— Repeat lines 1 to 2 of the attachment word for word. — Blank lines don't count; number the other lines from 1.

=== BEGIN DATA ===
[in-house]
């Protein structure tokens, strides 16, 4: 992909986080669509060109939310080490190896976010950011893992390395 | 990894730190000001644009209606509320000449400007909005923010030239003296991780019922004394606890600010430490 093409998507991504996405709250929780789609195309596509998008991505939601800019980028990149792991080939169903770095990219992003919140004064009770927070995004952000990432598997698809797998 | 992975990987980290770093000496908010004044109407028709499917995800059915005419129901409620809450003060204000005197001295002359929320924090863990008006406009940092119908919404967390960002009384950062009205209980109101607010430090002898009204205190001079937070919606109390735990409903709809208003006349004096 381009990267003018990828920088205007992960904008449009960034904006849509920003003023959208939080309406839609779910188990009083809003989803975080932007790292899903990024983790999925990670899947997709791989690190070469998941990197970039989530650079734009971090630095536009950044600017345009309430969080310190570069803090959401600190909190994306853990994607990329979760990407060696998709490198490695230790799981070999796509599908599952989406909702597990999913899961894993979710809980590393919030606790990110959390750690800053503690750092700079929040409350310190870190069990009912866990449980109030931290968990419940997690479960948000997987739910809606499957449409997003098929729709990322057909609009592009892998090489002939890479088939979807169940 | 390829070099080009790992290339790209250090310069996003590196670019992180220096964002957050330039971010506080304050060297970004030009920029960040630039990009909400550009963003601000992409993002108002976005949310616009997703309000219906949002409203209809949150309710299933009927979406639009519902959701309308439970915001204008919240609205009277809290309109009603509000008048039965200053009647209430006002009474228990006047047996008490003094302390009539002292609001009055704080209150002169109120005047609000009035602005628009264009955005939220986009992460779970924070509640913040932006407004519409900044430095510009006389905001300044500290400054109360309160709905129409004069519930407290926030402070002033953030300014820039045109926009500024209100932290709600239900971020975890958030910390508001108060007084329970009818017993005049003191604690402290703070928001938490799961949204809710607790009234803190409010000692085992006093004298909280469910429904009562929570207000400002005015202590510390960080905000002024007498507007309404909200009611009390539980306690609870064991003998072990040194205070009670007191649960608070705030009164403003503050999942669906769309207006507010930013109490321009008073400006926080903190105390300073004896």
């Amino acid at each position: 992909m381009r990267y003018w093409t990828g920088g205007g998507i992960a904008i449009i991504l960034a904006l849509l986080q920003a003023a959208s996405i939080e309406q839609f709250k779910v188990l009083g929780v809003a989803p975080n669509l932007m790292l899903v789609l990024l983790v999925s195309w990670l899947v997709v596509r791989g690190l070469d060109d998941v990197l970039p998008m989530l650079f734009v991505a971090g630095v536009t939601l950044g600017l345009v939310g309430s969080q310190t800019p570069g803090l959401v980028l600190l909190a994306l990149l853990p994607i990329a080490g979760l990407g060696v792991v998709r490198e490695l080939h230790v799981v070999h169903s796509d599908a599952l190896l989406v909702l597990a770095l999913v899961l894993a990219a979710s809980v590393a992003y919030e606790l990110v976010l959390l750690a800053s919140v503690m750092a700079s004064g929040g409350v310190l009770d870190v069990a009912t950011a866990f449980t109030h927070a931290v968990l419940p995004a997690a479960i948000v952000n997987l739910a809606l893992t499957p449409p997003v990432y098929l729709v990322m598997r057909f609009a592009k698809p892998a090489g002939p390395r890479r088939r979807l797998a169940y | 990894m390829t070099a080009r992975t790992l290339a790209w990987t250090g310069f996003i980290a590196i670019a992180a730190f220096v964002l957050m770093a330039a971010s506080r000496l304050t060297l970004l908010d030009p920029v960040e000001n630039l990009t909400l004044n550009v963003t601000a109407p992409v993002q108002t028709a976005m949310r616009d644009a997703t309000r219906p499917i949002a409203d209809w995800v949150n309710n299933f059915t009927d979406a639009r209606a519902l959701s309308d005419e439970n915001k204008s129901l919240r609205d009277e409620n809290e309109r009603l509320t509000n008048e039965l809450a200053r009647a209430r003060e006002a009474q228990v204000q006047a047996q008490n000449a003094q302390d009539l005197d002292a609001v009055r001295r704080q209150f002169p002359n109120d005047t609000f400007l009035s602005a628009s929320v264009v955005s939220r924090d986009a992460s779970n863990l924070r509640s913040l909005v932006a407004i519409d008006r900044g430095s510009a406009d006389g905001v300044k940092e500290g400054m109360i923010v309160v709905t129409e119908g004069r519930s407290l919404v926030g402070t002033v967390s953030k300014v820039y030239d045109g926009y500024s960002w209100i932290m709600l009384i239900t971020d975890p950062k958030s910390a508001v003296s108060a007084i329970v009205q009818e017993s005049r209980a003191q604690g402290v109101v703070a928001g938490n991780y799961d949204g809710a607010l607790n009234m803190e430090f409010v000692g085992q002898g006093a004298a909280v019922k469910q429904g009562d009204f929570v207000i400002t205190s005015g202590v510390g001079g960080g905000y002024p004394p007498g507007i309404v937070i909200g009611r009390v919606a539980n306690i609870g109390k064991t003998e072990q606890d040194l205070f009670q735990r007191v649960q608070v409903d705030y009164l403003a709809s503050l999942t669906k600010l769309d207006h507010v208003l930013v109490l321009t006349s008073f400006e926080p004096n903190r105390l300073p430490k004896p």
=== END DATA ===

[in-house]
């Protein structure tokens, strides 16, 4: 992909986080669509060109939310080490190896976010950011893992390395 | 990894730190000001644009209606509320000449400007909005923010030239003296991780019922004394606890600010430490 093409998507991504996405709250929780789609195309596509998008991505939601800019980028990149792991080939169903770095990219992003919140004064009770927070995004952000990432598997698809797998 | 992975990987980290770093000496908010004044109407028709499917995800059915005419129901409620809450003060204000005197001295002359929320924090863990008006406009940092119908919404967390960002009384950062009205209980109101607010430090002898009204205190001079937070919606109390735990409903709809208003006349004096 381009990267003018990828920088205007992960904008449009960034904006849509920003003023959208939080309406839609779910188990009083809003989803975080932007790292899903990024983790999925990670899947997709791989690190070469998941990197970039989530650079734009971090630095536009950044600017345009309430969080310190570069803090959401600190909190994306853990994607990329979760990407060696998709490198490695230790799981070999796509599908599952989406909702597990999913899961894993979710809980590393919030606790990110959390750690800053503690750092700079929040409350310190870190069990009912866990449980109030931290968990419940997690479960948000997987739910809606499957449409997003098929729709990322057909609009592009892998090489002939890479088939979807169940 | 390829070099080009790992290339790209250090310069996003590196670019992180220096964002957050330039971010506080304050060297970004030009920029960040630039990009909400550009963003601000992409993002108002976005949310616009997703309000219906949002409203209809949150309710299933009927979406639009519902959701309308439970915001204008919240609205009277809290309109009603509000008048039965200053009647209430006002009474228990006047047996008490003094302390009539002292609001009055704080209150002169109120005047609000009035602005628009264009955005939220986009992460779970924070509640913040932006407004519409900044430095510009006389905001300044500290400054109360309160709905129409004069519930407290926030402070002033953030300014820039045109926009500024209100932290709600239900971020975890958030910390508001108060007084329970009818017993005049003191604690402290703070928001938490799961949204809710607790009234803190409010000692085992006093004298909280469910429904009562929570207000400002005015202590510390960080905000002024007498507007309404909200009611009390539980306690609870064991003998072990040194205070009670007191649960608070705030009164403003503050999942669906769309207006507010930013109490321009008073400006926080903190105390300073004896």